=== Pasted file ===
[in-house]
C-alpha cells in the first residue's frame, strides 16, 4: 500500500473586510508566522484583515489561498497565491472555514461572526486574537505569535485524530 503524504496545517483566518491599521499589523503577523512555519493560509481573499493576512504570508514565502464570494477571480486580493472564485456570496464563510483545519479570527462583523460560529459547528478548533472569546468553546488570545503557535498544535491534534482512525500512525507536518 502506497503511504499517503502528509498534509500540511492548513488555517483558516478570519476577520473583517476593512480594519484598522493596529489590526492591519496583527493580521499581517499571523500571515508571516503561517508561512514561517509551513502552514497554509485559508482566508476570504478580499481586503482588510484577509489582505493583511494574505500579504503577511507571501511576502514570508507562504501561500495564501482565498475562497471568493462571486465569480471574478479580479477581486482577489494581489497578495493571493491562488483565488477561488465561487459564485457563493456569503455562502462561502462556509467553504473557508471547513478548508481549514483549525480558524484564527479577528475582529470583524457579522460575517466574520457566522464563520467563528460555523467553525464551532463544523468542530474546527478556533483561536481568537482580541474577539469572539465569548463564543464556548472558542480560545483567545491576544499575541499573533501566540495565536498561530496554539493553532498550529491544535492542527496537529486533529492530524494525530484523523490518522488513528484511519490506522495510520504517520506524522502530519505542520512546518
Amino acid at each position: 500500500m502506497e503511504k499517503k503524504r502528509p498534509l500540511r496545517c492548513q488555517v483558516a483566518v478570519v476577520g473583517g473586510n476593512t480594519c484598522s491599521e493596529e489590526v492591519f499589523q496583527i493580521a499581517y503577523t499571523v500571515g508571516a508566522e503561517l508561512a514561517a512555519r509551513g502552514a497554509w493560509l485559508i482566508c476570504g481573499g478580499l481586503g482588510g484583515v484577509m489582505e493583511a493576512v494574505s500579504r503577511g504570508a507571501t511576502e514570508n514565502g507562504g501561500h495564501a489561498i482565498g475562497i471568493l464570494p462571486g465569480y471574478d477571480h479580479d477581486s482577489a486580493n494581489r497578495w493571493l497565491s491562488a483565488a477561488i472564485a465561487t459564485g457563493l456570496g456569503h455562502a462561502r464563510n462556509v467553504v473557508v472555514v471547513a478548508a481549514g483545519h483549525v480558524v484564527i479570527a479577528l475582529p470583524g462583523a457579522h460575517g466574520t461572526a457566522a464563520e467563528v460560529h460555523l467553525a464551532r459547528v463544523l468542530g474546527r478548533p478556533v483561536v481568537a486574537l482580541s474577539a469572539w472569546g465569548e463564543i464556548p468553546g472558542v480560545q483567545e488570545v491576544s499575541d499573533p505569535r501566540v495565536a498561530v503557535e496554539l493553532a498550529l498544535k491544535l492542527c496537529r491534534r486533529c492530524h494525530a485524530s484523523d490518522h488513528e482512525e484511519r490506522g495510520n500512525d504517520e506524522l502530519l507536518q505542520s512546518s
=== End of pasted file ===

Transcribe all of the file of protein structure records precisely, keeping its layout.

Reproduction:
[in-house]
C-alpha cells in the first residue's frame, strides 16, 4: 500500500473586510508566522484583515489561498497565491472555514461572526486574537505569535485524530 503524504496545517483566518491599521499589523503577523512555519493560509481573499493576512504570508514565502464570494477571480486580493472564485456570496464563510483545519479570527462583523460560529459547528478548533472569546468553546488570545503557535498544535491534534482512525500512525507536518 502506497503511504499517503502528509498534509500540511492548513488555517483558516478570519476577520473583517476593512480594519484598522493596529489590526492591519496583527493580521499581517499571523500571515508571516503561517508561512514561517509551513502552514497554509485559508482566508476570504478580499481586503482588510484577509489582505493583511494574505500579504503577511507571501511576502514570508507562504501561500495564501482565498475562497471568493462571486465569480471574478479580479477581486482577489494581489497578495493571493491562488483565488477561488465561487459564485457563493456569503455562502462561502462556509467553504473557508471547513478548508481549514483549525480558524484564527479577528475582529470583524457579522460575517466574520457566522464563520467563528460555523467553525464551532463544523468542530474546527478556533483561536481568537482580541474577539469572539465569548463564543464556548472558542480560545483567545491576544499575541499573533501566540495565536498561530496554539493553532498550529491544535492542527496537529486533529492530524494525530484523523490518522488513528484511519490506522495510520504517520506524522502530519505542520512546518
Amino acid at each position: 500500500m502506497e503511504k499517503k503524504r502528509p498534509l500540511r496545517c492548513q488555517v483558516a483566518v478570519v476577520g473583517g473586510n476593512t480594519c484598522s491599521e493596529e489590526v492591519f499589523q496583527i493580521a499581517y503577523t499571523v500571515g508571516a508566522e503561517l508561512a514561517a512555519r509551513g502552514a497554509w493560509l485559508i482566508c476570504g481573499g478580499l481586503g482588510g484583515v484577509m489582505e493583511a493576512v494574505s500579504r503577511g504570508a507571501t511576502e514570508n514565502g507562504g501561500h495564501a489561498i482565498g475562497i471568493l464570494p462571486g465569480y471574478d477571480h479580479d477581486s482577489a486580493n494581489r497578495w493571493l497565491s491562488a483565488a477561488i472564485a465561487t459564485g457563493l456570496g456569503h455562502a462561502r464563510n462556509v467553504v473557508v472555514v471547513a478548508a481549514g483545519h483549525v480558524v484564527i479570527a479577528l475582529p470583524g462583523a457579522h460575517g466574520t461572526a457566522a464563520e467563528v460560529h460555523l467553525a464551532r459547528v463544523l468542530g474546527r478548533p478556533v483561536v481568537a486574537l482580541s474577539a469572539w472569546g465569548e463564543i464556548p468553546g472558542v480560545q483567545e488570545v491576544s499575541d499573533p505569535r501566540v495565536a498561530v503557535e496554539l493553532a498550529l498544535k491544535l492542527c496537529r491534534r486533529c492530524h494525530a485524530s484523523d490518522h488513528e482512525e484511519r490506522g495510520n500512525d504517520e506524522l502530519l507536518q505542520s512546518s